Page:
Israel is recognized as the first permanent French-Canadian settler. He opened the floodgates for thousands of Francos who moved from Quebec to Biddeford. They brought with them their language, their culture, and their faith, all of which clashed with the long-time, English-speaking residents. As their presence increased, the Francos sought political power. In 1910, Albert Marceille was elected as the city’s and Maine’s first French mayor. The political power of the Francos solidified, and by 1931, they represented almost 75% of the voters in the city. Fifteen of the last 18 Biddeford mayors have been Franco.

Biddeford’s most famous Franco Mayor was Louis “Papa” Lausier, who served from 1940 to 1956. He was considered, by many, to be a “boss” mayor, as he controlled all aspects of City Hall. He was determined to assist Franco-American enterprises and institutions. He served for 16 years.

As Francos grew in political strength, their mission and purpose was guided by the editors of the local French paper, La Justice. The failure of the Francos to assimilate created a wedge within the community. Alfred Bonneau, and his editorial successor, Joseph Bolduc, regularly denounced the racism and prejudice which were directed towards the Franco population. For example, when the Ku Klux Klan gained prominence in the state of Maine, during the 1920’s, Bolduc actively and vociferously denounced the Klan and their attacks on Catholics and Francos.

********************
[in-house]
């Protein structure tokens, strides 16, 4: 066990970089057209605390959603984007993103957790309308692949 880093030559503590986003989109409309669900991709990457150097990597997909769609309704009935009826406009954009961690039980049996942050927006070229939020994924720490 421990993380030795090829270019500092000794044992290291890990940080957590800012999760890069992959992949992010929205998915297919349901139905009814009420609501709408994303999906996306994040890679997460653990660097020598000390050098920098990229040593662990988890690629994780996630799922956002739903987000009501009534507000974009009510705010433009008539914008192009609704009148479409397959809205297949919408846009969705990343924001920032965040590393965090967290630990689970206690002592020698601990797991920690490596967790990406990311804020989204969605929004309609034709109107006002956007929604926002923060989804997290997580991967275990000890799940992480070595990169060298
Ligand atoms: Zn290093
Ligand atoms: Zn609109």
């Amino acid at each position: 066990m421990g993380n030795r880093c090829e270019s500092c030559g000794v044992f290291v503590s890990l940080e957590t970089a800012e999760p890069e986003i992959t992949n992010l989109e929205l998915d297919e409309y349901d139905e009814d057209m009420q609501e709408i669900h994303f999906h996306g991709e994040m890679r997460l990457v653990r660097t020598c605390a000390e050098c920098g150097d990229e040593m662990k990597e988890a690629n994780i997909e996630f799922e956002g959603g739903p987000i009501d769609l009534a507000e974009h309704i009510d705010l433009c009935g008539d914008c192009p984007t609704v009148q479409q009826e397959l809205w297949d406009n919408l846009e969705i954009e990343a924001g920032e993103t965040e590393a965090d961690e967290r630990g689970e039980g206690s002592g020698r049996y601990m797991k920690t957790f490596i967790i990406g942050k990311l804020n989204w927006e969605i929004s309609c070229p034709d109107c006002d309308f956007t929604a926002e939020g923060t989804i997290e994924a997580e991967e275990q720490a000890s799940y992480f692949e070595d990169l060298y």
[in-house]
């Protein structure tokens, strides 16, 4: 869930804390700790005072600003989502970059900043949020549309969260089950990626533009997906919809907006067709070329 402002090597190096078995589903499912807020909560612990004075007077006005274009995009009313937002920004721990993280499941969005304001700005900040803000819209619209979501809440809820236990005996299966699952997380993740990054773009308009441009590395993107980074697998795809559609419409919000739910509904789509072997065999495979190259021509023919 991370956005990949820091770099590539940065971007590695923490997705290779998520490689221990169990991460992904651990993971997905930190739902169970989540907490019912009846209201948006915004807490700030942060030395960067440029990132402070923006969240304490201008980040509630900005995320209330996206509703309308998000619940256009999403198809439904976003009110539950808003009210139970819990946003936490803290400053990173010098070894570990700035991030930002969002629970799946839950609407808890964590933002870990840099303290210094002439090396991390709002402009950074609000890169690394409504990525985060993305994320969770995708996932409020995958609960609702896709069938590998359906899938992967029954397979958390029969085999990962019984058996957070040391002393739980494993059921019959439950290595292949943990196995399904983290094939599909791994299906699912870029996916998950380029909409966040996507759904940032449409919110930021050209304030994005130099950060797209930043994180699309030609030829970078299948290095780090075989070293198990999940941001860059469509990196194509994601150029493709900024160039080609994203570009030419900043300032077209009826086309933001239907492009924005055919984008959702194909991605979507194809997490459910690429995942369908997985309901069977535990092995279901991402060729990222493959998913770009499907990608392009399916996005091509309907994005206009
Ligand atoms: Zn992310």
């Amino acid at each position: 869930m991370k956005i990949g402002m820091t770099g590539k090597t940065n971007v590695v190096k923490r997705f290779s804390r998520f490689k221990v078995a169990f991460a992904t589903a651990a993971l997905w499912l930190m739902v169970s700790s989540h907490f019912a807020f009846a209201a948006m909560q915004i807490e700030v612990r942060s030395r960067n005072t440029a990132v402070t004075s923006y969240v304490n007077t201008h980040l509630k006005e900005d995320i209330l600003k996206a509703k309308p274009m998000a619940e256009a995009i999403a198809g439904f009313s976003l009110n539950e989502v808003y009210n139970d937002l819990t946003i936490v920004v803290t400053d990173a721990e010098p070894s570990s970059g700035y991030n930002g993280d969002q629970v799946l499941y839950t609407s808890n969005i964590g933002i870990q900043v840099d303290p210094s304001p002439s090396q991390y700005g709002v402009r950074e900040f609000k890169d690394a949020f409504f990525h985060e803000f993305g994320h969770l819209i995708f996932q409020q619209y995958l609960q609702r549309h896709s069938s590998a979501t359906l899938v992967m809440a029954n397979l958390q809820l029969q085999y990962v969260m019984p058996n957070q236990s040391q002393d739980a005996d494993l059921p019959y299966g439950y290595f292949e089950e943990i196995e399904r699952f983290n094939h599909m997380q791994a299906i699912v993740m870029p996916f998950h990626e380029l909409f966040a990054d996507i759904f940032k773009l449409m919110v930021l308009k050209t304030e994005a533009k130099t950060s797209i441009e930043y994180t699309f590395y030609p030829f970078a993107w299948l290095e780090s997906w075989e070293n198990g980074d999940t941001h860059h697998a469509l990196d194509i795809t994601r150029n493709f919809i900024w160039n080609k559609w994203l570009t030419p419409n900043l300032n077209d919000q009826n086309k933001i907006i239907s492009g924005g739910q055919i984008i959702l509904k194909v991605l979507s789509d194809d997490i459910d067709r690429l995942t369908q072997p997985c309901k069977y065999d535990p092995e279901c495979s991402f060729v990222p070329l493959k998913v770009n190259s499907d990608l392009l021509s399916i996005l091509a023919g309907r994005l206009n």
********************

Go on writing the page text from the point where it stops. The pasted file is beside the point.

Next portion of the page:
World War II diffused most, if not all, of the ethnic tensions in the community, but Francos continued to dominate the political and social landscape. The French language was commonly spoken in many homes into the 1970’s, and St. Jean de Baptiste de Bienfaisance remained a strong social club for Franco males. However, the closing of St. Louis High School, the French parochial school in the city, accelerated the loss of the French culture. St. Jean’s, for example, still remains today, but its active membership is about 20.

“The city was once a bustling mill town, home to the largest cotton mill in the country. Today, many of the massive mill buildings still loom along the Saco River.”

— Diane Bair and Pamela Wright, Boston Globe

Sadly, because of assimilation, many of today’s youth are not aware of their French-Canadian backgrounds. While they call their grandparents “Memere” and “Pepere”, and they dine on pork pies as part of the Christmas and New Year’s celebrations, they do not connect those words or pastries with the Franco culture.

Religiously, St. Andre’s Church, a Franco church, has closed, leaving only St. Joseph’s Church, as the last French place of worship. The Sunday 8 am Mass is still held in French. St. Joseph’s, which was dedicated in 1883, is an architecturally magnificent church, and, for many years, was the tallest building in Maine. It possesses beautiful stained glass windows and statues.